Cons: This place is not pleasant when it’s windy and it could use a little TLC though the renovation will take care of this. Also, the 80s architecture clashes with the downtown brick of Salem.

Nearby and Noteworthy: I don’t need to explain why you should go there, but a trip to the Salem Witch Museum is a must especially to put the event which put Salem on the map for all the wrong reasons.  From personal experience having done this as a tourist, don’t do it during tourist season if you can.
If you’re in town earlier in the day and need a bite to eat, the breakfast/lunch-only Lynde Street Cafe has good food and generous portions for cheap. Just order when you get in even if they say not to, if not you might have a long wait. I recommend the meat omelette or the Buffalo wings.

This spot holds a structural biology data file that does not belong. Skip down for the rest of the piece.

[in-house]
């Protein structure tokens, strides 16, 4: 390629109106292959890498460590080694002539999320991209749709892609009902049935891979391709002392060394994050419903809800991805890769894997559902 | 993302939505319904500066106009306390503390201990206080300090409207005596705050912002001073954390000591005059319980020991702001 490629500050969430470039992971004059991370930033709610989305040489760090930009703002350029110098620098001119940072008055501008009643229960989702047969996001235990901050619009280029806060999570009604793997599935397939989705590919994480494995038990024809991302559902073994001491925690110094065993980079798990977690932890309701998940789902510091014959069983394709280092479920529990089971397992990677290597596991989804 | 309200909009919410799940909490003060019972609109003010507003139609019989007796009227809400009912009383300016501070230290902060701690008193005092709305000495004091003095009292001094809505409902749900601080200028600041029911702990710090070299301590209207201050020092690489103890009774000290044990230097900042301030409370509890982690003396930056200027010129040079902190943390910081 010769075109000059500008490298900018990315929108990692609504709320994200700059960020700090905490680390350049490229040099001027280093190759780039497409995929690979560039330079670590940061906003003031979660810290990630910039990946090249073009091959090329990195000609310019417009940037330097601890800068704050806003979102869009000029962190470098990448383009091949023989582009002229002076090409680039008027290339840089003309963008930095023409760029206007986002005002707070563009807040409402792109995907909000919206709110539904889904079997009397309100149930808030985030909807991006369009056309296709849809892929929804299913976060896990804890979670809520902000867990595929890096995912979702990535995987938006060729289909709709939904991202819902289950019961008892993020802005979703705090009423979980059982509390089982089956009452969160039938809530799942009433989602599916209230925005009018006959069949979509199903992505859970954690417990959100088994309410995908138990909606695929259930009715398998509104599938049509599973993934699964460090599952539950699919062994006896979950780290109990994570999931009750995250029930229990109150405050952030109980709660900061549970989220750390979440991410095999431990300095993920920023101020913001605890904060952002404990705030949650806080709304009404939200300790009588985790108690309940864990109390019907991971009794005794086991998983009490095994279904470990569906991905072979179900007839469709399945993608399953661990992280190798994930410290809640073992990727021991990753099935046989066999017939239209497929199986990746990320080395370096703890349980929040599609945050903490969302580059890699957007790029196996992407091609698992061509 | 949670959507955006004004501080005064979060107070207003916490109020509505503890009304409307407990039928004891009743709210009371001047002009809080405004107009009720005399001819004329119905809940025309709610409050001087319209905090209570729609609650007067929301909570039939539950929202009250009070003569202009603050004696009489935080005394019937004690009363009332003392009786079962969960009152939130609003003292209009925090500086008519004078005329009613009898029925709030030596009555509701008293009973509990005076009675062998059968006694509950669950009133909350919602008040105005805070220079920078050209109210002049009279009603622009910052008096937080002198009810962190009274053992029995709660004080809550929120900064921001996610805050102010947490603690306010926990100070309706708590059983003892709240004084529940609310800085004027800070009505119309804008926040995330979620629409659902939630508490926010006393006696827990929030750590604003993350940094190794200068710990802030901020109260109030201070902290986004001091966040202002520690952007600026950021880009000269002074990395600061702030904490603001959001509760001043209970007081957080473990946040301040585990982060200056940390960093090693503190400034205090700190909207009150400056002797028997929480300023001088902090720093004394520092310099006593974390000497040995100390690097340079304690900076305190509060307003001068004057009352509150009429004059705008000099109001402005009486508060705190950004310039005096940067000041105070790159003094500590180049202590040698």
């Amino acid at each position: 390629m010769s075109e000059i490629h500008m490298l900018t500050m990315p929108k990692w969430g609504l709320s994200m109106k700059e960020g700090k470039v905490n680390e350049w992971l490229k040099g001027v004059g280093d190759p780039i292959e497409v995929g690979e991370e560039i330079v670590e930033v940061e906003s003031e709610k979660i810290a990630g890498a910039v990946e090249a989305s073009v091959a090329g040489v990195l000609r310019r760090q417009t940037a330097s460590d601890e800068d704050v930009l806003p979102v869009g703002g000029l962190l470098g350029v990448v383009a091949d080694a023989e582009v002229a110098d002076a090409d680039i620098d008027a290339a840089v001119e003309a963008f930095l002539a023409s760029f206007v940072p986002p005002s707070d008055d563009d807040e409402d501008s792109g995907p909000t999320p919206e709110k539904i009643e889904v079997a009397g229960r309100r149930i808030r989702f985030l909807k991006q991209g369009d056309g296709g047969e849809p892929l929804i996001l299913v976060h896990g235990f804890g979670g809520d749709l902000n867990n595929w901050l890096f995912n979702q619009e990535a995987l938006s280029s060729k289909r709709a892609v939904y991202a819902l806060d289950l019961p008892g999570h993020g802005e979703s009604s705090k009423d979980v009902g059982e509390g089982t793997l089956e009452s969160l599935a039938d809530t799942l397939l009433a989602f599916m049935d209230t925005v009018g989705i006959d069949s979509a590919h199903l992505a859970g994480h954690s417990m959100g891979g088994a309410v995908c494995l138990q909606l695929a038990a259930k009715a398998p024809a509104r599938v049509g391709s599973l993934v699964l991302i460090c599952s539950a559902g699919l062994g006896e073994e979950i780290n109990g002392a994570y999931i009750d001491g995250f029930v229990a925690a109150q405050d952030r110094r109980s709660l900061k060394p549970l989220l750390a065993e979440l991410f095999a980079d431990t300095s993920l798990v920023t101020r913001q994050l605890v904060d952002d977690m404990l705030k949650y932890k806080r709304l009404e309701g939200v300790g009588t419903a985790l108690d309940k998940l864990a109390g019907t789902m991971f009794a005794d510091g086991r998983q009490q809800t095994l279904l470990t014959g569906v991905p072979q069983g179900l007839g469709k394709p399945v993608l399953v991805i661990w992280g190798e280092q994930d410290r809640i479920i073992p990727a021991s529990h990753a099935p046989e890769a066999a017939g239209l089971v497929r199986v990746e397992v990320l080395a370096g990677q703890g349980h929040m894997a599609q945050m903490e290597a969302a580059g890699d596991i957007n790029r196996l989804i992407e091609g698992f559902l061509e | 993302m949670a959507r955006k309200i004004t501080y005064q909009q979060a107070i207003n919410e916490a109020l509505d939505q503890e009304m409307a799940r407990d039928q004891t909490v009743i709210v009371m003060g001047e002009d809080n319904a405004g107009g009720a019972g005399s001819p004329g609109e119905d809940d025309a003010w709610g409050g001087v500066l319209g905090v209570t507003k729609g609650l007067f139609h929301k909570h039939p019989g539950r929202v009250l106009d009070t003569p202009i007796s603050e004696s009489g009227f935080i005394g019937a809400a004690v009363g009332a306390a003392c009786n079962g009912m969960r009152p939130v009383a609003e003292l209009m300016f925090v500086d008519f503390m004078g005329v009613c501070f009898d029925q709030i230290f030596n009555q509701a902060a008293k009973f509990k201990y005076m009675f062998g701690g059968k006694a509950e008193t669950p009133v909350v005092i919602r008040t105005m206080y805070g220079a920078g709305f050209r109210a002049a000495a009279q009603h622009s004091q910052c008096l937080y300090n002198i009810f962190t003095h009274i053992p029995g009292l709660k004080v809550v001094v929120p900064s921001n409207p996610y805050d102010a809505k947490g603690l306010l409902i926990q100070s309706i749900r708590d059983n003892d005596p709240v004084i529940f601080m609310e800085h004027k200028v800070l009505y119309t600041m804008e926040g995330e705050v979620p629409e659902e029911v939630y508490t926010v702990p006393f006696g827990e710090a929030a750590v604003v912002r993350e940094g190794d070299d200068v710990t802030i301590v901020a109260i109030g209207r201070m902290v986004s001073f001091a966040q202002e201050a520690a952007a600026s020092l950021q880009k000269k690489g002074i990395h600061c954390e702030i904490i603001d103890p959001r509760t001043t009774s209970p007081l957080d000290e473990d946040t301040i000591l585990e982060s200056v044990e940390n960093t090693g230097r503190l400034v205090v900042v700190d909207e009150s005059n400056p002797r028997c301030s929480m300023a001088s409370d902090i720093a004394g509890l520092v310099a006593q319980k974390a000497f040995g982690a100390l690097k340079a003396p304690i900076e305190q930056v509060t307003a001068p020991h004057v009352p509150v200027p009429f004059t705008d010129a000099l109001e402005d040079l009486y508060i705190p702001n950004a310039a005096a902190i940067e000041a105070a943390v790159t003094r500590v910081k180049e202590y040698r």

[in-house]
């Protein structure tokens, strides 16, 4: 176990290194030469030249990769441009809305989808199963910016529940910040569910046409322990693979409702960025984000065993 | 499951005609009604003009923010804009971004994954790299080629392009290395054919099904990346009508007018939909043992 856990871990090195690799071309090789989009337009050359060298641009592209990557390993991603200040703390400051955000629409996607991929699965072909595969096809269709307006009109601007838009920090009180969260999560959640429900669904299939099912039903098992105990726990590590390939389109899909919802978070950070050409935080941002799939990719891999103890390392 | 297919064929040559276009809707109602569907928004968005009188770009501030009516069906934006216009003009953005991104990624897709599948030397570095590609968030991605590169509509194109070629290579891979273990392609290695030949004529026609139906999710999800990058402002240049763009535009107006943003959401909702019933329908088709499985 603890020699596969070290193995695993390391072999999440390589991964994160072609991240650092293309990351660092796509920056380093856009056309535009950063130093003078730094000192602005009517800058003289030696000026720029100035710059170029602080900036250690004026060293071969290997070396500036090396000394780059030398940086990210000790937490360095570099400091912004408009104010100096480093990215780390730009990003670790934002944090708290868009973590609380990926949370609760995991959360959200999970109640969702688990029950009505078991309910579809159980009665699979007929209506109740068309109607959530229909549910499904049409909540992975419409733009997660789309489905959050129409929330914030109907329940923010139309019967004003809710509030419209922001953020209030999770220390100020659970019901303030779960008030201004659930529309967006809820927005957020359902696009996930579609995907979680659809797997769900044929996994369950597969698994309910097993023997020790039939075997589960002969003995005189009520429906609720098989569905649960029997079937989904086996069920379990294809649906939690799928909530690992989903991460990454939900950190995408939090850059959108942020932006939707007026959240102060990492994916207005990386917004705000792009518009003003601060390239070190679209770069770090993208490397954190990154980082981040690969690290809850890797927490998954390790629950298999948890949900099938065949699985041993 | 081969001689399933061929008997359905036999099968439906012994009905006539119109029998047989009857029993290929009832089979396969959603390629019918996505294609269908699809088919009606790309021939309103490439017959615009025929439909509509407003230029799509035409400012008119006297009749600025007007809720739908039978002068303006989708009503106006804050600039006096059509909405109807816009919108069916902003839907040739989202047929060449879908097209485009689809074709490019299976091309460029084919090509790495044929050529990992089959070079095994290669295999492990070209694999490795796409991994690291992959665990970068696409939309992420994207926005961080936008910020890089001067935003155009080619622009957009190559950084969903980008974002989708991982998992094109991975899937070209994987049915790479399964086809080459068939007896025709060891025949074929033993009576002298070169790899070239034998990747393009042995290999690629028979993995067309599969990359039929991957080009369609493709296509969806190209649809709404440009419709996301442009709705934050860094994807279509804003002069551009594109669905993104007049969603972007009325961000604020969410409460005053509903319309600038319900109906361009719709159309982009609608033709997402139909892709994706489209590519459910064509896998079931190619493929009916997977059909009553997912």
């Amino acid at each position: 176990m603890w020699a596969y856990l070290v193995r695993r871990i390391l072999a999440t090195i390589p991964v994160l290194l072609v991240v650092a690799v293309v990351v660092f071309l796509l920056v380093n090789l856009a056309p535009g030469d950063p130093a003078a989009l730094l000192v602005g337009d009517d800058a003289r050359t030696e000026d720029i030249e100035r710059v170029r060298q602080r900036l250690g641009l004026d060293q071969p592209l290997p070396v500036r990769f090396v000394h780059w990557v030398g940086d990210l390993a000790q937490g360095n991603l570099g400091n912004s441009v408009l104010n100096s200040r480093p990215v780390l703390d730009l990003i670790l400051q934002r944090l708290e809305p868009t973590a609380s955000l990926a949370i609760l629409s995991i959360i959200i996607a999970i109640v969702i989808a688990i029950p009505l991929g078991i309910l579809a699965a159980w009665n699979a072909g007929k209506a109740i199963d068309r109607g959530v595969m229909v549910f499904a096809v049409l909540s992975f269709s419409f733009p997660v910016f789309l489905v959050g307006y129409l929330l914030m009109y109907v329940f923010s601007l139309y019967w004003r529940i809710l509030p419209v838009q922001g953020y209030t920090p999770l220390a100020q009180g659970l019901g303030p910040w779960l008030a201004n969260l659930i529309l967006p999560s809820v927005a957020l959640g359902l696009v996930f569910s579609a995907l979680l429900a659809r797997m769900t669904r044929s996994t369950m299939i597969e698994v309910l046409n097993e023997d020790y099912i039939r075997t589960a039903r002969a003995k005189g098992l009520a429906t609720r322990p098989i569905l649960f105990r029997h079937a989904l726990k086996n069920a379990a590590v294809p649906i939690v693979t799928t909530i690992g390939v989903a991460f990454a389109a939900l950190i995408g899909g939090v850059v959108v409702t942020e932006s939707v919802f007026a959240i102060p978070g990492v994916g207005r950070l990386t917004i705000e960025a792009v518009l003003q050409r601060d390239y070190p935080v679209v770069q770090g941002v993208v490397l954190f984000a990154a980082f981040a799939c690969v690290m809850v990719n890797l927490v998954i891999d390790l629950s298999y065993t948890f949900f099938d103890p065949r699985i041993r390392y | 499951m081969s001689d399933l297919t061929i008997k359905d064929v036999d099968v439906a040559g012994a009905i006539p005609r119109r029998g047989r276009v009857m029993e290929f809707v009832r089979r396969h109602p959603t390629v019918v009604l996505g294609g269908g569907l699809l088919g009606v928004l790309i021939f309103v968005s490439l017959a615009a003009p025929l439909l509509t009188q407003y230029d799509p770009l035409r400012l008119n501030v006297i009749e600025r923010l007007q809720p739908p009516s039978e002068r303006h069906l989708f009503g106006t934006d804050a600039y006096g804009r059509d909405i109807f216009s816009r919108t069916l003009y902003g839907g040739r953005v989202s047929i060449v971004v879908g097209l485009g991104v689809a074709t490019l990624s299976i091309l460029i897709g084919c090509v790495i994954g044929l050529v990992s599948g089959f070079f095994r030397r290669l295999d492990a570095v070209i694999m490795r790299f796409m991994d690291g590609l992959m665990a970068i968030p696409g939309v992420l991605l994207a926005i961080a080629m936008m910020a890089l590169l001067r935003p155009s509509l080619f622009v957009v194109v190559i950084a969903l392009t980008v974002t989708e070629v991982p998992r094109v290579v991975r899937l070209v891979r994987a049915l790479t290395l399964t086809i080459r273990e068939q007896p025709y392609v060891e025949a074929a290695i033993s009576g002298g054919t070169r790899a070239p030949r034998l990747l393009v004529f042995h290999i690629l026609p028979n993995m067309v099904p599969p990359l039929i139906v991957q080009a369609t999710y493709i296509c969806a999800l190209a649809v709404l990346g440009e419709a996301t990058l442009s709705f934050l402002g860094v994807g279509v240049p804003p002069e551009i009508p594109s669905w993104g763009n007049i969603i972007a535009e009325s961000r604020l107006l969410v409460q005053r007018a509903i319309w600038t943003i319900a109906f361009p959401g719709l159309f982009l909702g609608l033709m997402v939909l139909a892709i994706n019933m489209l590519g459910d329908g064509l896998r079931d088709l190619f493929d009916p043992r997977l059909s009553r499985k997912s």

Winchester Center

At the time of this writing, I live within sight of Winchester Center. If I open my front door, I can see the southern end of the station and if you’re on the west side of a train you might see my apartment in the distance. Therefore, I’m a bit too familiar with it as even a couple of weeks in I can tell when trains are coming inbound or outbound and can tell a Downeaster apart from a Commuter Rail train by vibrations alone.

Winchester Center in general is a bit of an anomaly in the Commuter Rail system, sitting on an elevated structure going through the center of town, looking more at home on Metro-North’s New Haven Line or the LIRR than for any Boston-area line. Even for the atypical former Boston & Lowell, Winchester’s central location is a bit of an outlier because it doesn’t bypass the center of town. These elements help create what could be one of the most charming and interesting Commuter Rail stations but it currently suffers for a few reasons.